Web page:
BMW Faces Emissions Scandal Probe Over Suspected Defeat Device

Probe targets turbo diesel X3 2.0 engine of past model.

The German federal transportation agency has initiated an inquiry into potential manipulation of diesel exhaust emissions by BMW, according to a report by Bild.

The Kraftfahrt-Bundesamt (KBA) has accused a high-end car manufacturer of employing underhanded measures to manipulate emission levels during testing. The focus of the investigation is on the 2.0-litre turbodiesel engine equipped in the previous model of the X3, which was not available in the American market. According to the KBA report, the four-cylinder engine emits lower levels of nitrogen oxides when the air conditioning system is turned off.

This may seem peculiar, since all emissions examinations are carried out in controlled conditions without the use of air conditioning. Nevertheless, it has been discovered that the X3’s 2.0-liter diesel model emits noticeably lower levels of pollutants when the air-conditioner is not utilized, raising suspicions that it could be a deliberate defeat mechanism.

BMW could face severe consequences if the allegations turn out to be true. However, the company is dismissing them as a mere product defect.

In the event of a successful defense, the company will solely be responsible for addressing and remedying any issues in order to comply with emissions regulations.

Should the KBA investigation discover that BMW intentionally engaged in deceptive practices and used strategies to circumvent regulations, the company may be subjected to both criminal and civil consequences. This has the potential to prompt authorities to launch investigations into other vehicles for similar software manipulations. It is important to note that the 2.0-liter diesel engine is utilized in multiple models such as the 1 Series, X1, X2, X4, 3 Series, 4 Series, and 5 Series.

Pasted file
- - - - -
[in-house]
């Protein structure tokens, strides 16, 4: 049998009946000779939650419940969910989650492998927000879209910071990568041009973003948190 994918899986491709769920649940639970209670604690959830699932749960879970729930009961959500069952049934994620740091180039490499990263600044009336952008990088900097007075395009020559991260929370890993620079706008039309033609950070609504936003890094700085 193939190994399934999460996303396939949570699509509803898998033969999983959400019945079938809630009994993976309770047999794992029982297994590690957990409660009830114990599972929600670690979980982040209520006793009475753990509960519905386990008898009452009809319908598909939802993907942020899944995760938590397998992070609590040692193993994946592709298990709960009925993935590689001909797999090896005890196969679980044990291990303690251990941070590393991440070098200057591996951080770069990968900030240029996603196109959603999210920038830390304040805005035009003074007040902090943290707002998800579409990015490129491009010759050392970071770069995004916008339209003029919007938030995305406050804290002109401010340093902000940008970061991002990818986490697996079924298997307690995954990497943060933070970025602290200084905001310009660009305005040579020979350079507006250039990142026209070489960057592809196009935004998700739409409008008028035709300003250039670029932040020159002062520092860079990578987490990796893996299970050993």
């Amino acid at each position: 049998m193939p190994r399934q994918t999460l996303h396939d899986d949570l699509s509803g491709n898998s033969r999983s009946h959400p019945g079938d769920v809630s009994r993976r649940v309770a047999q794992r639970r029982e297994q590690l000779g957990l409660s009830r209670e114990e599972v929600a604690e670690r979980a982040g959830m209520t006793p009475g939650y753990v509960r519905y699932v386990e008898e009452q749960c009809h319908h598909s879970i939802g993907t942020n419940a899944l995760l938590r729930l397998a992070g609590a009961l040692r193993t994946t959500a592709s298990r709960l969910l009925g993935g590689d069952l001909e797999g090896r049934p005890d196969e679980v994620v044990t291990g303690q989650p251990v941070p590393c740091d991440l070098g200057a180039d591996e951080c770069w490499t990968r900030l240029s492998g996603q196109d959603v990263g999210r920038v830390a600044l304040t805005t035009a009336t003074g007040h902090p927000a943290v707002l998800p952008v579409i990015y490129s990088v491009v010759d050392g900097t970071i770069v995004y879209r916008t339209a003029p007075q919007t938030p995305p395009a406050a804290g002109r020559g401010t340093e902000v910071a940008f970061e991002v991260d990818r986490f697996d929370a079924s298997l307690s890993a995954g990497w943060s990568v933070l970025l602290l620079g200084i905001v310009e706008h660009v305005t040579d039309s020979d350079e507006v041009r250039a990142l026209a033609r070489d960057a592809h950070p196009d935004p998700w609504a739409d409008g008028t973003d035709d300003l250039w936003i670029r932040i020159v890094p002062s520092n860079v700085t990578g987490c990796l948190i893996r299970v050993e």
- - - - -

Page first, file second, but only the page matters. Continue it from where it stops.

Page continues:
A representative from the KBA, who preferred to remain anonymous, informed Bild that they are collaborating closely with other groups. “The concern revolves around the alleged use of an unauthorized shutdown mechanism in the engine control system of a 2.0-liter diesel X3. The emission certifications in question were granted by the Irish Type Approval Authority. The NSAI, the Irish agency responsible for approvals, is in constant communication with the KBA.”

According to a source from KBA, “BMW was clearly very cunning in their use of the emissions trick, which is why it was such a challenge to uncover.” The company declined to respond to any inquiries and stated that they would not be providing any additional statements.

Nearly a decade has passed since the automotive industry was shaken by the Dieselgate scandal. Volkswagen Group was caught intentionally manipulating emissions tests by equipping certain diesel models with defeat devices. This deceitful practice affected approximately 11 million cars across the globe.

In the past, BMW and Volkswagen faced penalties for colluding to limit the implementation of technology aimed at reducing vehicle emissions. The two companies were collectively fined $1 billion, while Daimler, who brought forth the information as a whistleblower, was not penalized.

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